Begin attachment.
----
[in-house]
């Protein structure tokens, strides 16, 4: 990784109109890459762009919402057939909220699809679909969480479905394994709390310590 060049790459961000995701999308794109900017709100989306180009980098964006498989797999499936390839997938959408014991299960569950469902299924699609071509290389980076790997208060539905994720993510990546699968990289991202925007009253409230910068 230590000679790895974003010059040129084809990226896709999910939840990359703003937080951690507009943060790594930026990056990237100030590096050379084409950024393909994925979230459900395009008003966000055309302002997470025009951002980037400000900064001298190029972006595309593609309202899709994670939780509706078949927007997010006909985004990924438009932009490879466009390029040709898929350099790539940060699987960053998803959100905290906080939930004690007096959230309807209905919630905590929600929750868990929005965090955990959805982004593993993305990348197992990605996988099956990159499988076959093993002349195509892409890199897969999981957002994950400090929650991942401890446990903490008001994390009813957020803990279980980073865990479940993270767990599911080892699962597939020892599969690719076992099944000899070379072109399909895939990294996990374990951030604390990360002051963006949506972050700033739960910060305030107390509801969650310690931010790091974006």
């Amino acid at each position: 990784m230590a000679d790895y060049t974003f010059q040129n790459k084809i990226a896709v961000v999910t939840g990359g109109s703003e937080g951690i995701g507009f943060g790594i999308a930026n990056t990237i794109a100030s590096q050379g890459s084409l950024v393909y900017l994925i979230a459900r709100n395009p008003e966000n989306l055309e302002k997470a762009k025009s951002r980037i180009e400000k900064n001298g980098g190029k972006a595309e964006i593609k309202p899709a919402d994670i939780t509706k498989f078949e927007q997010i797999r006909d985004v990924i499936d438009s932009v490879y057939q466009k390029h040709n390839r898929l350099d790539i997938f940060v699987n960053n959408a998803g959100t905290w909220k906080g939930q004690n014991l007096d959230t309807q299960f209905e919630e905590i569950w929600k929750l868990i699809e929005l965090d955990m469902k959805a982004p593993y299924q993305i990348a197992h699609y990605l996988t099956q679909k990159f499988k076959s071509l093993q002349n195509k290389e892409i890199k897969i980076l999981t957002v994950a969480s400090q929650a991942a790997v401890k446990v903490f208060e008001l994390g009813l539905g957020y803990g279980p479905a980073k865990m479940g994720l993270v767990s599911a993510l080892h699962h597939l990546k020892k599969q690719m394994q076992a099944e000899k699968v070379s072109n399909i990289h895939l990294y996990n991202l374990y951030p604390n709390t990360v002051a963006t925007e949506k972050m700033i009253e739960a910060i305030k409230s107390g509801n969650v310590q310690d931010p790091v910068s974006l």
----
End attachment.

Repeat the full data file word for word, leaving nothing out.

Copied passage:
[in-house]
């Protein structure tokens, strides 16, 4: 990784109109890459762009919402057939909220699809679909969480479905394994709390310590 060049790459961000995701999308794109900017709100989306180009980098964006498989797999499936390839997938959408014991299960569950469902299924699609071509290389980076790997208060539905994720993510990546699968990289991202925007009253409230910068 230590000679790895974003010059040129084809990226896709999910939840990359703003937080951690507009943060790594930026990056990237100030590096050379084409950024393909994925979230459900395009008003966000055309302002997470025009951002980037400000900064001298190029972006595309593609309202899709994670939780509706078949927007997010006909985004990924438009932009490879466009390029040709898929350099790539940060699987960053998803959100905290906080939930004690007096959230309807209905919630905590929600929750868990929005965090955990959805982004593993993305990348197992990605996988099956990159499988076959093993002349195509892409890199897969999981957002994950400090929650991942401890446990903490008001994390009813957020803990279980980073865990479940993270767990599911080892699962597939020892599969690719076992099944000899070379072109399909895939990294996990374990951030604390990360002051963006949506972050700033739960910060305030107390509801969650310690931010790091974006």
């Amino acid at each position: 990784m230590a000679d790895y060049t974003f010059q040129n790459k084809i990226a896709v961000v999910t939840g990359g109109s703003e937080g951690i995701g507009f943060g790594i999308a930026n990056t990237i794109a100030s590096q050379g890459s084409l950024v393909y900017l994925i979230a459900r709100n395009p008003e966000n989306l055309e302002k997470a762009k025009s951002r980037i180009e400000k900064n001298g980098g190029k972006a595309e964006i593609k309202p899709a919402d994670i939780t509706k498989f078949e927007q997010i797999r006909d985004v990924i499936d438009s932009v490879y057939q466009k390029h040709n390839r898929l350099d790539i997938f940060v699987n960053n959408a998803g959100t905290w909220k906080g939930q004690n014991l007096d959230t309807q299960f209905e919630e905590i569950w929600k929750l868990i699809e929005l965090d955990m469902k959805a982004p593993y299924q993305i990348a197992h699609y990605l996988t099956q679909k990159f499988k076959s071509l093993q002349n195509k290389e892409i890199k897969i980076l999981t957002v994950a969480s400090q929650a991942a790997v401890k446990v903490f208060e008001l994390g009813l539905g957020y803990g279980p479905a980073k865990m479940g994720l993270v767990s599911a993510l080892h699962h597939l990546k020892k599969q690719m394994q076992a099944e000899k699968v070379s072109n399909i990289h895939l990294y996990n991202l374990y951030p604390n709390t990360v002051a963006t925007e949506k972050m700033i009253e739960a910060i305030k409230s107390g509801n969650v310590q310690d931010p790091v910068s974006l």